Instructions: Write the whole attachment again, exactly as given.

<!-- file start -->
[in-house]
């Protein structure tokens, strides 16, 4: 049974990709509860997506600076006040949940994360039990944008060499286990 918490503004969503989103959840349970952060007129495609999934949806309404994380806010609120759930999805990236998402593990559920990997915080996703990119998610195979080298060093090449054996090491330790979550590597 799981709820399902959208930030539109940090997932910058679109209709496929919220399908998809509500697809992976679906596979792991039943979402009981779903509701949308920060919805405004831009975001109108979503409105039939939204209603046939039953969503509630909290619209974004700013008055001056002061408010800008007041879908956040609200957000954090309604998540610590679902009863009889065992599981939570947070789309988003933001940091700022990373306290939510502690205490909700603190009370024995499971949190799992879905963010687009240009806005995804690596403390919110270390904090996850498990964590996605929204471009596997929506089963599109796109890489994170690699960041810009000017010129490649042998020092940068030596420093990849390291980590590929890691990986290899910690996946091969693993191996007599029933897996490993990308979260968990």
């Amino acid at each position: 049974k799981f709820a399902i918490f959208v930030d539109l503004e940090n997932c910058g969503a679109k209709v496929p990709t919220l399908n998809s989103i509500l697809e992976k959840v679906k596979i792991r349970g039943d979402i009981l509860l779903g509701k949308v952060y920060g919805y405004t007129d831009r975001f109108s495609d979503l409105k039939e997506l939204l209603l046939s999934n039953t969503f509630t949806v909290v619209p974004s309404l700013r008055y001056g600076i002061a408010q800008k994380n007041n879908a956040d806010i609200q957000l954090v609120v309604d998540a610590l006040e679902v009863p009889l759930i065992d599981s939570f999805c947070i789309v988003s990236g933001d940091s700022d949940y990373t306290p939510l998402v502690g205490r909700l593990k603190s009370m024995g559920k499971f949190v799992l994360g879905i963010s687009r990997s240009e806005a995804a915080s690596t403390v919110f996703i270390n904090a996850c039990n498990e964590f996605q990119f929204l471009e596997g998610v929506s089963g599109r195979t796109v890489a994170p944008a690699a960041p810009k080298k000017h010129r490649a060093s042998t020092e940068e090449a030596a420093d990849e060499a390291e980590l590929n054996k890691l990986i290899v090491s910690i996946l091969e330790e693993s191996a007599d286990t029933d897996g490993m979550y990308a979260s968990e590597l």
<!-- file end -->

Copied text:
[in-house]
């Protein structure tokens, strides 16, 4: 049974990709509860997506600076006040949940994360039990944008060499286990 918490503004969503989103959840349970952060007129495609999934949806309404994380806010609120759930999805990236998402593990559920990997915080996703990119998610195979080298060093090449054996090491330790979550590597 799981709820399902959208930030539109940090997932910058679109209709496929919220399908998809509500697809992976679906596979792991039943979402009981779903509701949308920060919805405004831009975001109108979503409105039939939204209603046939039953969503509630909290619209974004700013008055001056002061408010800008007041879908956040609200957000954090309604998540610590679902009863009889065992599981939570947070789309988003933001940091700022990373306290939510502690205490909700603190009370024995499971949190799992879905963010687009240009806005995804690596403390919110270390904090996850498990964590996605929204471009596997929506089963599109796109890489994170690699960041810009000017010129490649042998020092940068030596420093990849390291980590590929890691990986290899910690996946091969693993191996007599029933897996490993990308979260968990």
């Amino acid at each position: 049974k799981f709820a399902i918490f959208v930030d539109l503004e940090n997932c910058g969503a679109k209709v496929p990709t919220l399908n998809s989103i509500l697809e992976k959840v679906k596979i792991r349970g039943d979402i009981l509860l779903g509701k949308v952060y920060g919805y405004t007129d831009r975001f109108s495609d979503l409105k039939e997506l939204l209603l046939s999934n039953t969503f509630t949806v909290v619209p974004s309404l700013r008055y001056g600076i002061a408010q800008k994380n007041n879908a956040d806010i609200q957000l954090v609120v309604d998540a610590l006040e679902v009863p009889l759930i065992d599981s939570f999805c947070i789309v988003s990236g933001d940091s700022d949940y990373t306290p939510l998402v502690g205490r909700l593990k603190s009370m024995g559920k499971f949190v799992l994360g879905i963010s687009r990997s240009e806005a995804a915080s690596t403390v919110f996703i270390n904090a996850c039990n498990e964590f996605q990119f929204l471009e596997g998610v929506s089963g599109r195979t796109v890489a994170p944008a690699a960041p810009k080298k000017h010129r490649a060093s042998t020092e940068e090449a030596a420093d990849e060499a390291e980590l590929n054996k890691l990986i290899v090491s910690i996946l091969e330790e693993s191996a007599d286990t029933d897996g490993m979550y990308a979260s968990e590597l």